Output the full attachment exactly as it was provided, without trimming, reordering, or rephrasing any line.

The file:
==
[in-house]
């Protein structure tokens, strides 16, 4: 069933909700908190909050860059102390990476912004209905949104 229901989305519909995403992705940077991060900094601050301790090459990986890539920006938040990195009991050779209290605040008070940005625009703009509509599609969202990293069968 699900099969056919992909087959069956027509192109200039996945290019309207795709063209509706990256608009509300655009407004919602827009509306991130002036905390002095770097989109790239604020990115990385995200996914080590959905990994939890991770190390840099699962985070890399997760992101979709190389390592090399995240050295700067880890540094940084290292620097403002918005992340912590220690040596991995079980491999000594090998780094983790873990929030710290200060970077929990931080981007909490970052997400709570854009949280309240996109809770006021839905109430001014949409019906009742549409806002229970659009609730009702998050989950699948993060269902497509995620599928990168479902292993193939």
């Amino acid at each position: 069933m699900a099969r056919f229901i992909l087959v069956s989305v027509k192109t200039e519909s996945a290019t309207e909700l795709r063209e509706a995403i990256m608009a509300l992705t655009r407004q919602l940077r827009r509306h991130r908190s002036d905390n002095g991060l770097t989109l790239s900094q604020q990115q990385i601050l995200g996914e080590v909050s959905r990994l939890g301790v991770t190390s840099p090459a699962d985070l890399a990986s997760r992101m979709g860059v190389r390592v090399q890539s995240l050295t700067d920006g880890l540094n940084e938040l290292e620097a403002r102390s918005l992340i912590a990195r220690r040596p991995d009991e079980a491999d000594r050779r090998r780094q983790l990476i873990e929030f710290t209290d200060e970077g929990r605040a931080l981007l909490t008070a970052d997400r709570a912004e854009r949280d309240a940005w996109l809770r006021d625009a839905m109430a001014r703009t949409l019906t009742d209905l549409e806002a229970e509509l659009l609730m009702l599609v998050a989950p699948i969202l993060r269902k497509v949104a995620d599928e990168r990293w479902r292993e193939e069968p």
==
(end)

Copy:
[in-house]
């Protein structure tokens, strides 16, 4: 069933909700908190909050860059102390990476912004209905949104 229901989305519909995403992705940077991060900094601050301790090459990986890539920006938040990195009991050779209290605040008070940005625009703009509509599609969202990293069968 699900099969056919992909087959069956027509192109200039996945290019309207795709063209509706990256608009509300655009407004919602827009509306991130002036905390002095770097989109790239604020990115990385995200996914080590959905990994939890991770190390840099699962985070890399997760992101979709190389390592090399995240050295700067880890540094940084290292620097403002918005992340912590220690040596991995079980491999000594090998780094983790873990929030710290200060970077929990931080981007909490970052997400709570854009949280309240996109809770006021839905109430001014949409019906009742549409806002229970659009609730009702998050989950699948993060269902497509995620599928990168479902292993193939």
């Amino acid at each position: 069933m699900a099969r056919f229901i992909l087959v069956s989305v027509k192109t200039e519909s996945a290019t309207e909700l795709r063209e509706a995403i990256m608009a509300l992705t655009r407004q919602l940077r827009r509306h991130r908190s002036d905390n002095g991060l770097t989109l790239s900094q604020q990115q990385i601050l995200g996914e080590v909050s959905r990994l939890g301790v991770t190390s840099p090459a699962d985070l890399a990986s997760r992101m979709g860059v190389r390592v090399q890539s995240l050295t700067d920006g880890l540094n940084e938040l290292e620097a403002r102390s918005l992340i912590a990195r220690r040596p991995d009991e079980a491999d000594r050779r090998r780094q983790l990476i873990e929030f710290t209290d200060e970077g929990r605040a931080l981007l909490t008070a970052d997400r709570a912004e854009r949280d309240a940005w996109l809770r006021d625009a839905m109430a001014r703009t949409l019906t009742d209905l549409e806002a229970e509509l659009l609730m009702l599609v998050a989950p699948i969202l993060r269902k497509v949104a995620d599928e990168r990293w479902r292993e193939e069968p």